Guest Column | Era of Intelligent Machines

Artificial Intelligence is evolving as an important constituent of air power

Gp Capt A.K. Sachdev (retd)Gp Capt A.K. Sachdev (retd)

In the summer of 2016, ALPHA, an Artificial Intelligence (AI) system developed by a doctoral graduate at the University of Cincinnati was pitched against retired US Air Force Colonel Gene Lee in an air combat simulator.

Colonel Lee is an instructor who has trained thousands of US Air Force pilots and is an Air Battle Manager with experience in air combat simulations since the Eighties; ALPHA runs on Raspberry Pi — a low cost, credit-card sized computer that plugs into a computer monitor or TV, uses a standard keyboard and mouse, and costs just USD35. The contest turned out to be unevenly matched; ALPHA consistently attained an advantage over the Colonel in simulated air combat.

Considering the velocity acquired by AI evolution in recent years, it is easy to imagine what ALPHA’s successors would be capable of achieving in aerial combat when liberated from the control of (comparatively) sluggish manned control limited in swiftness by the human brain. The tactical munificence of AI — like in the example above — is but one example of how AI is transforming the core processes in military aviation acumen. In a convoluted manner, the tactical accomplishments of AI are impinging on operational, strategic and doctrinal aspects of air power. This article looks at how AI is evolving as a constituent of air power.


Empowering the Manned Combat Aircraft

While there are no universally accepted benchmarks to define levels of sophistication in combat aircraft, the current leading-edge aircraft types are called the ‘fifth generation’ and are generally distinguishable from the previous or fourth generation by improved performance, enhanced stealth, advanced avionics and integrated digital flight systems.

According to Military Factory, a website cataloguing military aircraft, there are 14 fifth generation aircraft in various stages of development; out of these the Lockheed Martin F22 Raptor has been in service since 2005 (no longer being produced), the Lockheed Martin F35 Lightning entered service in 2015, and the Chengdu J20 Black Eagle in 2017. All others in that list are yet to reach operational status but a notable fact is that already there is a flurry of activity and interest around a ‘sixth generation’ of aircraft; unsurprisingly, AI is this generation’s most significant facet.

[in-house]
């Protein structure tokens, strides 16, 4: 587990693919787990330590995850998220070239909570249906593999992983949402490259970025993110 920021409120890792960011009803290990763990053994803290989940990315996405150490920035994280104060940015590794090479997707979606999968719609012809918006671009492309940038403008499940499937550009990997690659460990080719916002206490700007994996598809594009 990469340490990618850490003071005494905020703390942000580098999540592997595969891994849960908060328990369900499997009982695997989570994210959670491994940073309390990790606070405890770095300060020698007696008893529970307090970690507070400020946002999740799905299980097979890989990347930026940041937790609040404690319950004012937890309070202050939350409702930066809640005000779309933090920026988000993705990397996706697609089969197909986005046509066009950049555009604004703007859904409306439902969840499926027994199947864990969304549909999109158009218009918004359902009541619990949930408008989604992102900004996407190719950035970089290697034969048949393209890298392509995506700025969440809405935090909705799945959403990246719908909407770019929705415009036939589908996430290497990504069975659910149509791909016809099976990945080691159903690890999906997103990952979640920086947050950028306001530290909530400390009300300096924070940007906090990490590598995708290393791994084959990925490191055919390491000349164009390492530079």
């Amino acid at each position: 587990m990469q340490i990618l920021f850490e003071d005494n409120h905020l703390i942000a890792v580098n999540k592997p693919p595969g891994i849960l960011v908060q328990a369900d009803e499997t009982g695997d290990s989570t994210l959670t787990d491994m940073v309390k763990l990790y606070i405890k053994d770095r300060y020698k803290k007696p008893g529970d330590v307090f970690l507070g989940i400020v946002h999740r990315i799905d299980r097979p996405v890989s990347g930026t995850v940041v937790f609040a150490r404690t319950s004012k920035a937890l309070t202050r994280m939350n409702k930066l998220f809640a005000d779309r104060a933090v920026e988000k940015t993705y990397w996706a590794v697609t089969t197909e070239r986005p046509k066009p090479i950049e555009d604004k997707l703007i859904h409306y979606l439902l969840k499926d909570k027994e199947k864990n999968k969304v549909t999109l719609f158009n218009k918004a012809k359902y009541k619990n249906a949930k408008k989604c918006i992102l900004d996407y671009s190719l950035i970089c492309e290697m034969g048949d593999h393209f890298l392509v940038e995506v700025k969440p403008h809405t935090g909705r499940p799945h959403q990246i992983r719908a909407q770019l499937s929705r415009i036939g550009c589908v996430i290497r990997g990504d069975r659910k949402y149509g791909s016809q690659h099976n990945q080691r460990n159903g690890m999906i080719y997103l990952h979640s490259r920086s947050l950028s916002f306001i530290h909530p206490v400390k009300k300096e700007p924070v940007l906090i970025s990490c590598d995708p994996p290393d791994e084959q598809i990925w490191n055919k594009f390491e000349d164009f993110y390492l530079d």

These aircraft are expected to be capable of optionally manned missions (with the same airframe capable of conducting AI-controlled missions), controlling a swarm of drones acting in both a defensive and reconnaissance role for the controlling aircraft, and providing battlefield data fusion with the aircraft acting as a network node capable of receiving and relaying data to multiple other platforms such as other aircraft, ground vehicles or satellites and processing that data onboard to dynamically generate new target lists or update mission parameters on the fly. To achieve these attributes, the focus is on AI.


Unmanned Wingmen

The continued R&D going into sixth generation aircraft (nine nations are reportedly working on sixth generation fighters either individually or jointly) corroborates the inevitability of the manned aircraft being at the centre of air combat in the near future. However, manned aircraft are hugely expensive machines and carry precious human lives on board whose training costs make them valuable assets, difficult to lose and replace.

On the other hand, unmanned options can be less demanding in terms of design, can perform manoeuvres not limited by human physiological limits, and are comparatively far more expendable. This has been the driving rationale behind many R&D programmes to produce Unmanned Aerial Vehicles (UAVs) and Unmanned Combat Aerial Vehicles (UCAVs) that can act as ‘loyal wingmen’ to manned combat aircraft and support them in air-to-air and air-to-surface missions especially in high risk situations entailing aerial or ground based threats. At the leading edge of this research is Kratos Defence & Security Solutions’ XQ-58 Valkyrie, which first flew in March 2019 and is now undergoing tests as part of the Low Cost Attritable Strike Demonstrator (LCASD) programme being run for the USAF. USAF’s Skyborg programme (a developing software tool that allows engineers and researchers to develop autonomous capabilities) is aiding the quest for solutions in this direction by empowering the XQ-58 Valkyrie drone to be the unmanned wingman for the F-35.

Lockheed Martin F-22 Raptor

A prototype autonomous UCAV is expected to be operational by 2023. The allure of the idea is self-evident: each XQ-58A Valkyrie costs just around USD2 million (as compared to the cost of a modern combat aircraft which approaches USD 150 million apiece). Moreover, its use does not risk a pilot whose training is horrendously expensive — an F-35 pilot’s cost of operationalisation runs to nearly USD11 million according to one estimate.

Australia, the UK, France, Germany, South Africa and China are also working on similar programmes; in addition, many other air forces aspire to include ‘loyal wingmen’ in their inventories in the future. The Boeing Airpower Teaming System under development (and presented at the Australian International Ari Show this year) will support manned Royal Australian Air Force aircraft; closer home, at the MAKS Air Show in August 2019, a Chinese exhibitor identified as CCKW revealed a stealth-endowed high speed drone that could fill the role of a ‘loyal wingman’. AI thus promises to considerably reduce the cost of aerial combat in terms of both — man and machine.

Unmanned strike drones already exist and in August this year, the Russian defence ministry released the first footage of its autonomous drone, named ‘Okhotnik-B’ or Hunter. The drone, based on the B-2 Bomber is designed to support manned aircraft by striking at targets on the ground. The craft was designed to weigh 20 tonnes and has a range of nearly 5,000 km. While the drone is largely autonomous, weapons use will require human approval, maintaining a ‘man in the loop’ who can critically analyse a combat situation and, if necessary, abandon an attack. Okhotnik’s combat AI system will eventually go into Russia’s sixth generation fighter.